Eyes on the Fries

Why sell winners when your spuds can be champions?

Hamburgers are customized in infinite ways but what about french fries? Sure, these constant companions are beloved but they typically don’t get that kind of love. Maybe fries are taken for granted, or perhaps they’re already winning over customers in their purest form. It’s hard to argue with crispy, right-out-of-the-fryer spuds—unless it’s about innovation in the french fry arts.

To be clear, creativity here isn’t about smothering fries in gravy and cheese curds—though there’s nothing wrong with the approach. It’s just that the latest ingenuity and enduring methods involve playing with textures, garnishes and unlikely approaches. At Al’s Place in San Francisco, for example, Chef Aaron London soaks his fries in a cabbage brine for several days to impart a pickled tang. In Washington, D.C., Blue Duck Tavern’s Executive Chef Franck Loquet sets mashed potatoes on a sheet pan before cutting them into thick batons that crisp in the fryer and stay soft inside. To give fries the attention they deserve, here are three examples. These chefs can attest that a champion fry can draw diners in droves.

fries_20178230Battered is Better
Fries take a buttermilk bath

Inspiration: When owner Bick Brown opened Hyde Park Bar & Grill in Austin, Texas, 34 years ago, he wanted a unique french fry. However he also knew battering and flouring the spuds could hurt the bottom line. “Normally french fries are a low prep, low food cost item,” he says. “I had turned them into a high prep, high food cost item.” 

The solution: an assembly line system capable of filtering the fryer oil three times a day and operable by one cook. “I’ve got a two-well sink that we put a bucket of buttermilk in with ice all around, and I’ve got a cutter right above it, so we’re cutting potatoes right into the buttermilk,” he says. “Then they go right from the buttermilk into the breading station.”

Price: $4.99 and $7.99
Food cost: 28 percent
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fries_20178182Thin is In
Fries in the second dimension

Inspiration: A wide ribbon cut on a mandolin gave Chef-owner Tim Love the standout spud he was seeking for his fast casual burger concept Love Shack, which has locations in Fort Worth, Texas, the Dallas Fort Worth Airport and Knoxville, Tennessee. “I just started playing around,” he says. “I’d been doing little skinny fries for 20 years, and I wanted something more substantial for Love Shack. So I took the same thickness, just widened it out and turned it into ribbons.” In addition to sporting a unique look, the fries maintain an inner softness and a nice exterior crispiness. “It’s like a hybrid between a chip and a potato,” Love says.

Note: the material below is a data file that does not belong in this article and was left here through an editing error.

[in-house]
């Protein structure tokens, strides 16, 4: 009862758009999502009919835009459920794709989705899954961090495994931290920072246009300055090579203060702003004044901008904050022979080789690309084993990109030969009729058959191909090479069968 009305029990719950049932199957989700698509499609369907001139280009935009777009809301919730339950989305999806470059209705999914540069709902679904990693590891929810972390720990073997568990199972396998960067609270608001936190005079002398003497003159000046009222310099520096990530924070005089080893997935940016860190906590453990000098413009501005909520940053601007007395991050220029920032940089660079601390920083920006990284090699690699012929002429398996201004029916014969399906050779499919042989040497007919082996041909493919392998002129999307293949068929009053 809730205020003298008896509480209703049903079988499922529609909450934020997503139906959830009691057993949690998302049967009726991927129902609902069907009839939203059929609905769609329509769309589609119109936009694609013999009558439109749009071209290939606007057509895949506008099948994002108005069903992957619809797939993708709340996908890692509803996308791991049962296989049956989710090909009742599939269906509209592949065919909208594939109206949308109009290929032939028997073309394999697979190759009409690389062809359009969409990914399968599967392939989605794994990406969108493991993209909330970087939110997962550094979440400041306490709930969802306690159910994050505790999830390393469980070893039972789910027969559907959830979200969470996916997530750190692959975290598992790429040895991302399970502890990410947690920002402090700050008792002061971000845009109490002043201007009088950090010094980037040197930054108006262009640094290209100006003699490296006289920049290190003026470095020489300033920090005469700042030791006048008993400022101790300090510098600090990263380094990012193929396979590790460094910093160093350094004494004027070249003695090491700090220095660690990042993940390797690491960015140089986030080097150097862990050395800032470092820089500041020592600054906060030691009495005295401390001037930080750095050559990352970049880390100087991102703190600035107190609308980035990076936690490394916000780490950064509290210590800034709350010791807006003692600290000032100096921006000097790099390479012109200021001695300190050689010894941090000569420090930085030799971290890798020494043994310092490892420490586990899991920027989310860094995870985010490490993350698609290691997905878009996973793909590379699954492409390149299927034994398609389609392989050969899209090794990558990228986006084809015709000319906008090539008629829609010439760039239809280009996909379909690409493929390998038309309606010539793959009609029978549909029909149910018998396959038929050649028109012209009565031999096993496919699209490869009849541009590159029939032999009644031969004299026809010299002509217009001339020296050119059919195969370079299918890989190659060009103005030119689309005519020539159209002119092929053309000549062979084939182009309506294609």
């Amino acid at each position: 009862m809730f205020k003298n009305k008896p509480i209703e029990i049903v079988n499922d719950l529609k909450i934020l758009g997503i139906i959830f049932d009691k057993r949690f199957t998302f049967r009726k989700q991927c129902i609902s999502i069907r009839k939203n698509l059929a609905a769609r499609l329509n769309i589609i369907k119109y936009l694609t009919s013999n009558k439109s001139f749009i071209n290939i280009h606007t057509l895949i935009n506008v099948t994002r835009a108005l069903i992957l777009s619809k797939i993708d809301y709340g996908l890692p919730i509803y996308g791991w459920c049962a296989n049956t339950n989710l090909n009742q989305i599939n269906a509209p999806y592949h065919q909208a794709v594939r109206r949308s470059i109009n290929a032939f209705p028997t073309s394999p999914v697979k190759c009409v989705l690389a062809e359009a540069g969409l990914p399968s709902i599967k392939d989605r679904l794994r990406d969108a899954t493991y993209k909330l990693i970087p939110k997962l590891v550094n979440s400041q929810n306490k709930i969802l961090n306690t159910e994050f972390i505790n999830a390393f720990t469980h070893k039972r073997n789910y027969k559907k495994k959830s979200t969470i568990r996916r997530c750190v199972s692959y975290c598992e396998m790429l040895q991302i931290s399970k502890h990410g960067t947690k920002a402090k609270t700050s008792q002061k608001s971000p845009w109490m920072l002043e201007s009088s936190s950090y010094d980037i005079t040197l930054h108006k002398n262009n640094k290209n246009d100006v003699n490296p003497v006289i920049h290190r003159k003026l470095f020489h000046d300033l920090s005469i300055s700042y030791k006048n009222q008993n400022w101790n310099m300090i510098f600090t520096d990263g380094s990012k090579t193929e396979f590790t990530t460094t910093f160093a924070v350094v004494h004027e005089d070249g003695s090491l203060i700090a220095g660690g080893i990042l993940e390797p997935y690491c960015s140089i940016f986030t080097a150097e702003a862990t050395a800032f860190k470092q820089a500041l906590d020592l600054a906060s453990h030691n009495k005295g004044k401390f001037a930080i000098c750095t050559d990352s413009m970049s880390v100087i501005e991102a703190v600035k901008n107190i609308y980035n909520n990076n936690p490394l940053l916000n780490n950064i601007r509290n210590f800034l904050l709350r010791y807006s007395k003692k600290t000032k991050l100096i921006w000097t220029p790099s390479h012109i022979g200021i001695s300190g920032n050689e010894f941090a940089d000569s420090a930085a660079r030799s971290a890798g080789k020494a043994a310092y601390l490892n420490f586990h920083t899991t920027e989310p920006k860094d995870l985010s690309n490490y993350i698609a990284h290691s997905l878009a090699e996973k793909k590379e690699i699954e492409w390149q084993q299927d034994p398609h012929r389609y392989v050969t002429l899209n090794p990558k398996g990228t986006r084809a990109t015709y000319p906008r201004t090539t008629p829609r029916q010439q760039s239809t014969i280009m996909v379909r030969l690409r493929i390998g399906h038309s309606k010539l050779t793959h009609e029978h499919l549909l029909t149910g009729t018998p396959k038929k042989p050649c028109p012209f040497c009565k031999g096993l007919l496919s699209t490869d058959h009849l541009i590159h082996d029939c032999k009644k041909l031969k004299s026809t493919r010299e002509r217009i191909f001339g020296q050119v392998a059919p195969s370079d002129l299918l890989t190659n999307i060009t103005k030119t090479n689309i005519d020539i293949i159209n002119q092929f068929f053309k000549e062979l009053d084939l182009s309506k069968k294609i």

Price: $2.08 and $3.23
Food cost: 17 percent
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fries_20178161Far East is Far Out
Fries via Japan

Inspiration: Andrew Brochu, executive chef at Grant Achatz’s Roister in Chicago, wanted to take an American staple and make it taste—and perform on the plate—unlike anything done before. That determination evolved into one of the restaurant’s most popular items: potatoes cooked three times paired with a Sichuan-soy seasoning, tofu mayo and bonito flakes.

Achieving the potatoes’ crispy exterior, which is essential, requires beating them up after poaching. “In the third frying process, they pop and the skin kind of flakes up like a potato skin,” Brochu says. “So you almost have fries, potato skins and mashed potatoes all in one.”

Price: $10 
Food cost: 16 percent
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fries_20177104INTO THE OIL Whether it’s a neutral-tasting vegetable oil with a high smoke point or an animal fat that adds flavor, there’s a frying medium for every type of frites. Canola oil
Smoking point: 468 degrees
Flavor: Mild
Profile: Low in saturated fat; helps maintain healthy cholesterol levels

Refined peanut oil
Smoking point: 471 degrees
Flavor: Rich and nutty
Profile: Contains antioxidants

Duck fat
Smoking point: 375 degrees
Flavor: Umami, meaty
Fats: Mostly healthy, monounsaturated fats

Smoking point: 360 degrees
Flavors: Meaty, silky
Fats: Lower in saturated fats than butter

Refined coconut oil
Smoking point: 450 degrees
Flavors: Subtle but tropical
Fats: High in natural saturated fats that boost “healthy” cholesterol

Source: Idaho Potato Commission